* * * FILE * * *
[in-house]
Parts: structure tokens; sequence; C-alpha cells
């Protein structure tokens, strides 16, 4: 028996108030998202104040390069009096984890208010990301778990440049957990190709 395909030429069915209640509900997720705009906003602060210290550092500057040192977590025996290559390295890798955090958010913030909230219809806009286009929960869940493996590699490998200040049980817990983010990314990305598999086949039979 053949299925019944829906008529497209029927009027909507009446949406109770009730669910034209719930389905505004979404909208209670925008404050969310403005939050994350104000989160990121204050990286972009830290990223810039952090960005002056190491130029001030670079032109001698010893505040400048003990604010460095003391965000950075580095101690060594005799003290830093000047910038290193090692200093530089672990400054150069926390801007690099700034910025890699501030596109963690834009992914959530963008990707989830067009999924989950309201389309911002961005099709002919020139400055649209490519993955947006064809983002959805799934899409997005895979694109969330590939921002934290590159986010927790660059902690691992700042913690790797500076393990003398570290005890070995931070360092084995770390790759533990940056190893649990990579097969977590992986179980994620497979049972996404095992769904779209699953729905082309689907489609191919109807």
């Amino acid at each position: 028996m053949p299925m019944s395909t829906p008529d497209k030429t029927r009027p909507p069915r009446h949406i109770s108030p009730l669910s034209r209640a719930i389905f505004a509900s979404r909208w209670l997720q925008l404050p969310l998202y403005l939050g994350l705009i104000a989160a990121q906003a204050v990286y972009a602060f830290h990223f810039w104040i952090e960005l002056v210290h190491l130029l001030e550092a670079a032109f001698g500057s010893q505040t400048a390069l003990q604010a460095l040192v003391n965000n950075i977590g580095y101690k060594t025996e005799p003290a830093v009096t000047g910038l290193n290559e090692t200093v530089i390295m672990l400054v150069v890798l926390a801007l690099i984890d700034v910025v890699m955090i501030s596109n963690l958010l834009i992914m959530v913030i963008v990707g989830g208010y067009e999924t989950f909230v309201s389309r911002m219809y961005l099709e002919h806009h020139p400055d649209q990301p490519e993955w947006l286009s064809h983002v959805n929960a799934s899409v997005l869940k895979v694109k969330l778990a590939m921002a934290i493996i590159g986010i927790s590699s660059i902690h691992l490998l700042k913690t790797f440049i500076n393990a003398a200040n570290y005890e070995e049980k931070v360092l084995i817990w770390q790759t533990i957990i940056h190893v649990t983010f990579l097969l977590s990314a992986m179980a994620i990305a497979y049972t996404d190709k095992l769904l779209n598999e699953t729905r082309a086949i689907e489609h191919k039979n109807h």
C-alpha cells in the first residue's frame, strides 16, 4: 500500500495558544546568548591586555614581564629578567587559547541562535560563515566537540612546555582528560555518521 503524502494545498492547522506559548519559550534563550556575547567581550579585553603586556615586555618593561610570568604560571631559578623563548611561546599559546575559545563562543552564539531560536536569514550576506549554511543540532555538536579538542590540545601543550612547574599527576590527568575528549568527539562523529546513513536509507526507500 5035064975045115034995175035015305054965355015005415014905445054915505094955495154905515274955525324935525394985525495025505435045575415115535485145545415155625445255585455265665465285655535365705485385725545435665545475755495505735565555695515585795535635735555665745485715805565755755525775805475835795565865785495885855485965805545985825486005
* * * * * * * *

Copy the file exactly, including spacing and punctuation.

[in-house]
Parts: structure tokens; sequence; C-alpha cells
């Protein structure tokens, strides 16, 4: 028996108030998202104040390069009096984890208010990301778990440049957990190709 395909030429069915209640509900997720705009906003602060210290550092500057040192977590025996290559390295890798955090958010913030909230219809806009286009929960869940493996590699490998200040049980817990983010990314990305598999086949039979 053949299925019944829906008529497209029927009027909507009446949406109770009730669910034209719930389905505004979404909208209670925008404050969310403005939050994350104000989160990121204050990286972009830290990223810039952090960005002056190491130029001030670079032109001698010893505040400048003990604010460095003391965000950075580095101690060594005799003290830093000047910038290193090692200093530089672990400054150069926390801007690099700034910025890699501030596109963690834009992914959530963008990707989830067009999924989950309201389309911002961005099709002919020139400055649209490519993955947006064809983002959805799934899409997005895979694109969330590939921002934290590159986010927790660059902690691992700042913690790797500076393990003398570290005890070995931070360092084995770390790759533990940056190893649990990579097969977590992986179980994620497979049972996404095992769904779209699953729905082309689907489609191919109807």
């Amino acid at each position: 028996m053949p299925m019944s395909t829906p008529d497209k030429t029927r009027p909507p069915r009446h949406i109770s108030p009730l669910s034209r209640a719930i389905f505004a509900s979404r909208w209670l997720q925008l404050p969310l998202y403005l939050g994350l705009i104000a989160a990121q906003a204050v990286y972009a602060f830290h990223f810039w104040i952090e960005l002056v210290h190491l130029l001030e550092a670079a032109f001698g500057s010893q505040t400048a390069l003990q604010a460095l040192v003391n965000n950075i977590g580095y101690k060594t025996e005799p003290a830093v009096t000047g910038l290193n290559e090692t200093v530089i390295m672990l400054v150069v890798l926390a801007l690099i984890d700034v910025v890699m955090i501030s596109n963690l958010l834009i992914m959530v913030i963008v990707g989830g208010y067009e999924t989950f909230v309201s389309r911002m219809y961005l099709e002919h806009h020139p400055d649209q990301p490519e993955w947006l286009s064809h983002v959805n929960a799934s899409v997005l869940k895979v694109k969330l778990a590939m921002a934290i493996i590159g986010i927790s590699s660059i902690h691992l490998l700042k913690t790797f440049i500076n393990a003398a200040n570290y005890e070995e049980k931070v360092l084995i817990w770390q790759t533990i957990i940056h190893v649990t983010f990579l097969l977590s990314a992986m179980a994620i990305a497979y049972t996404d190709k095992l769904l779209n598999e699953t729905r082309a086949i689907e489609h191919k039979n109807h």
C-alpha cells in the first residue's frame, strides 16, 4: 500500500495558544546568548591586555614581564629578567587559547541562535560563515566537540612546555582528560555518521 503524502494545498492547522506559548519559550534563550556575547567581550579585553603586556615586555618593561610570568604560571631559578623563548611561546599559546575559545563562543552564539531560536536569514550576506549554511543540532555538536579538542590540545601543550612547574599527576590527568575528549568527539562523529546513513536509507526507500 5035064975045115034995175035015305054965355015005415014905445054915505094955495154905515274955525324935525394985525495025505435045575415115535485145545415155625445255585455265665465285655535365705485385725545435665545475755495505735565555695515585795535635735555665745485715805565755755525775805475835795565865785495885855485965805545985825486005